Website Content: What’s Important and What’s Not
There is great web copy out there, but it’s overshadowed by the vast amount of terrible content that clogs up the Internet.
Despite numerous blogs and articles like this one, people are still treating their websites like static brochures.
Their content is descriptive, predictable and all about them.
If that sounds like you, you’re not alone, and it can be salvaged.
This is what your website copy should be like
Believe it or not, your website is there to sell.
But not sell in the conventional sense.
Let me explain.
As well as the descriptive sites I mentioned earlier, you also see a lot that go in for the multi-coloured fonts, bold text and brazen ‘buy now’ messages.
The fact is that people don’t like being sold to.
It’s important you make your reader believe that they bought from you because they wanted to, not because you convinced them to. They arrived at their informed decision all by themselves without being influenced by a sales team.
You and I know that’s not true.
OK, they weren’t pitched to by your sales team directly, but because the words on your website were carefully crafted by a professional copywriter, they were subtly persuaded that your product or service was right for them.
How did that happen?
Who are you?
The most important thing to think about when writing your content is your audience.
Yes, it’s your website, and it is selling your products and services, but your audience couldn’t give two hoots about you; the only thing they want to know is that you are going to make their life easier.
Everything you write must resonate with your audience, showing them you understand their pain and that you will make their life easier.
To do that it’s time to abandon your usual third-person formal business writing and to adopt a more casual second person, engaging tone: that means replacing ‘we’ and ‘I’ with ‘ you’.
Who are you?
Yes, I know I’ve already used that subheading, but this time the focus is on you, as in your company.
Look at your home page; you only have a few seconds to show the reader what you do and how you’re going to make their life easier.
That means cutting through the waffle and getting straight to the benefits.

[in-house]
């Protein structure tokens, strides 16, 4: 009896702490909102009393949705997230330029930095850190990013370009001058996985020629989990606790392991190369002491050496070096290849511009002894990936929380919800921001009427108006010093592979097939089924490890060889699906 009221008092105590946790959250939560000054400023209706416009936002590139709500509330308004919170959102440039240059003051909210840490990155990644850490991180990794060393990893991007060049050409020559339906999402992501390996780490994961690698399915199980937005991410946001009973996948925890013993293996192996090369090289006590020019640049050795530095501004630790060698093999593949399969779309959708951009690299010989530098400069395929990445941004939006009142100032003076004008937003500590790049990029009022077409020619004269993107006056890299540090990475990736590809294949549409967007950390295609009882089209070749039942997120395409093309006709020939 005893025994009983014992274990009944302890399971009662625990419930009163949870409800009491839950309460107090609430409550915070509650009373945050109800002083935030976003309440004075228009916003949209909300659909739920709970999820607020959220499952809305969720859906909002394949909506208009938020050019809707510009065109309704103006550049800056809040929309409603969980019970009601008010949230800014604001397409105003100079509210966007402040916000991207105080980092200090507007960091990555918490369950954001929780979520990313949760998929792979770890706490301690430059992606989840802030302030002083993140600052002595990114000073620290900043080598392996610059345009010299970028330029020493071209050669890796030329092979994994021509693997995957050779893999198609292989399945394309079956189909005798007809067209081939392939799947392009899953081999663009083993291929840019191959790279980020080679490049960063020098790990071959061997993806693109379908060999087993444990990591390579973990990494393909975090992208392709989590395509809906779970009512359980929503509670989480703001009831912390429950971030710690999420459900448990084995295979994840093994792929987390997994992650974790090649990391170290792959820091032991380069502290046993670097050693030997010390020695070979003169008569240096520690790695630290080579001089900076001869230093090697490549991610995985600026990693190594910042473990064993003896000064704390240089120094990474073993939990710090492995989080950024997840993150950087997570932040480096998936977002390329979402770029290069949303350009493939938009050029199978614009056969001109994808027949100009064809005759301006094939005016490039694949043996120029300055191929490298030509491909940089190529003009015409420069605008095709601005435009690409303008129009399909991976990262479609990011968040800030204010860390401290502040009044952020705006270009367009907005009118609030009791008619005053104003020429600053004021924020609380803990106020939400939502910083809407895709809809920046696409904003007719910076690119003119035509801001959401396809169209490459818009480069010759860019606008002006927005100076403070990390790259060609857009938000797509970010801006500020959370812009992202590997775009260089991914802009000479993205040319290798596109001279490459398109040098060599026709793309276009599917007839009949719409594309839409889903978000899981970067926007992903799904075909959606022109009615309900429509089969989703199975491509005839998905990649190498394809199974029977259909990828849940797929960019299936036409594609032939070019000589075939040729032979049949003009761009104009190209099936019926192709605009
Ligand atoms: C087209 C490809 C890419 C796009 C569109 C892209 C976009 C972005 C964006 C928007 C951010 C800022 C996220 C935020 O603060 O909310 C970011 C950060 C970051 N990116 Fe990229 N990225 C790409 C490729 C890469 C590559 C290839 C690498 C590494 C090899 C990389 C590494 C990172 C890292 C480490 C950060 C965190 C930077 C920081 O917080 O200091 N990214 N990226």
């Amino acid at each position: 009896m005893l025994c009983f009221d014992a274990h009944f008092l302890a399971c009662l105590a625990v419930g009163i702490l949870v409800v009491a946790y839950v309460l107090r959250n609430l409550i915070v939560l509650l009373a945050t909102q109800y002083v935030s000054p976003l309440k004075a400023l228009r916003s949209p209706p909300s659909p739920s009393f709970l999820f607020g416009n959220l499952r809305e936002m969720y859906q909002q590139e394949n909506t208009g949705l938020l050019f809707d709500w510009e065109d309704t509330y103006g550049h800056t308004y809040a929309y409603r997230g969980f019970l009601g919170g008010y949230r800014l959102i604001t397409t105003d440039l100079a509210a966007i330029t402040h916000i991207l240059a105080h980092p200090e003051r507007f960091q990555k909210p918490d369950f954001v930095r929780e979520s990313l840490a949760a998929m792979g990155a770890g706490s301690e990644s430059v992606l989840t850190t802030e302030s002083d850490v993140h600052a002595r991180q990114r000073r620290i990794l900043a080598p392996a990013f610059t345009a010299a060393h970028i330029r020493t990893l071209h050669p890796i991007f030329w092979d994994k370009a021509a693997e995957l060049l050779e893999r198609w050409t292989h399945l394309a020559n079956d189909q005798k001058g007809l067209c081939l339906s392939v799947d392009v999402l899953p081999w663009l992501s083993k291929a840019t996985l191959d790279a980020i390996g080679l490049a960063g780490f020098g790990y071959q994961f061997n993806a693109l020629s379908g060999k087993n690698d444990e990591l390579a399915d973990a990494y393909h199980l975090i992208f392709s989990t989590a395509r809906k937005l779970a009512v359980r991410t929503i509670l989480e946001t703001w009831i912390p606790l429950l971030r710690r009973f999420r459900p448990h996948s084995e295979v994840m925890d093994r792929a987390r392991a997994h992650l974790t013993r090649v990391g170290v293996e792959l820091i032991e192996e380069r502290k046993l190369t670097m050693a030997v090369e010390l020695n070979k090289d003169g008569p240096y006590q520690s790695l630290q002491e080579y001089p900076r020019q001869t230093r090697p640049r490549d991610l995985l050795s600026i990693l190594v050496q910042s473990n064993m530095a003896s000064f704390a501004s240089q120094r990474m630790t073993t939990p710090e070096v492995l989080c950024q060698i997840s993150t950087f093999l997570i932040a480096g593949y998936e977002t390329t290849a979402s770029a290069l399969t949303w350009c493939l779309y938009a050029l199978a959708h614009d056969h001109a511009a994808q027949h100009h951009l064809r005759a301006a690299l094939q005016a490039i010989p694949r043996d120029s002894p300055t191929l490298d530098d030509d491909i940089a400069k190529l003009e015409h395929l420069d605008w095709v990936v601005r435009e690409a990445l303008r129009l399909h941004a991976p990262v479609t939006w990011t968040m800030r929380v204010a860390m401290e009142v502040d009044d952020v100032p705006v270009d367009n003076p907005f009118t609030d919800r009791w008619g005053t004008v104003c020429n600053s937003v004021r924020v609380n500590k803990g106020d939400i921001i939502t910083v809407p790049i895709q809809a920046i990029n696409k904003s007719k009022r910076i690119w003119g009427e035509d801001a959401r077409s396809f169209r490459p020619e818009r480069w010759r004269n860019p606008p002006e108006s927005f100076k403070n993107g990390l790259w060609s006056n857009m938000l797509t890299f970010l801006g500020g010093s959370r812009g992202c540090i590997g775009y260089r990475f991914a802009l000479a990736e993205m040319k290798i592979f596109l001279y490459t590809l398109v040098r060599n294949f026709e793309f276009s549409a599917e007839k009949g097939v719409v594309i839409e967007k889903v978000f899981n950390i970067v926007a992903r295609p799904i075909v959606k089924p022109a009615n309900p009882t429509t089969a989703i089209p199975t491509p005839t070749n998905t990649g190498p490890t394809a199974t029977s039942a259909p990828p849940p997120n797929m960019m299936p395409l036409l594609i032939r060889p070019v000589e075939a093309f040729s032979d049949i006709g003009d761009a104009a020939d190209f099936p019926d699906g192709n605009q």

Oh, and make sure you prove that you can do what you say you can do through testimonials, case studies or reviews.
That’s a lot of information to get across in a very short space, so I’ll break it down for you.
- Why you’re different
Tell them about your unique selling point. But that doesn’t mean trash your competitors. You have to show your superiority regarding your product/service, customer service, after sales service, etc.
- How you’ll help them
Lead with your primary benefit, showing them how you’re going to make their life easier. They have found your website because they are searching for the solution to a problem they are facing. It’s up to you to show them you can solve it for them.
- Where’s the proof?
Just telling them isn’t good enough, you want them to delve deeper into your website. Have testimonials and introductions to case studies on your home page that draw your reader further into your website. Real life examples will go a long way to convince them you’re the right company for them.
Make your website work for you
Writing website copy isn’t as straightforward as you think. There’s a lot to think about, especially for your home page, and that’s just the tip of the iceberg.
I haven’t even mentioned your call to actions, about page or product/service pages yet.
Creating powerful website copy is more than just describing what you do:
- You have to sell your company in a way that doesn’t feel like a sales pitch
- You have to prove you can make their life easier in a way no other company can
- You have to do all that as succinctly as possible
Above all, you have to do it using natural, simple language that your reader understands and that Google will love.
It’s a tall order, but doable. When you get it right, you’ll have a very powerful sales tool, that’s always open for business.
Sally Ormond is a copywriter based in the UK. Through her business, Briar Copywriting Ltd, she works with a broad range of clients around the world, from SMEs to blue chip companies, creating eye-catching, compelling copy, which boosts their sales and market visibility
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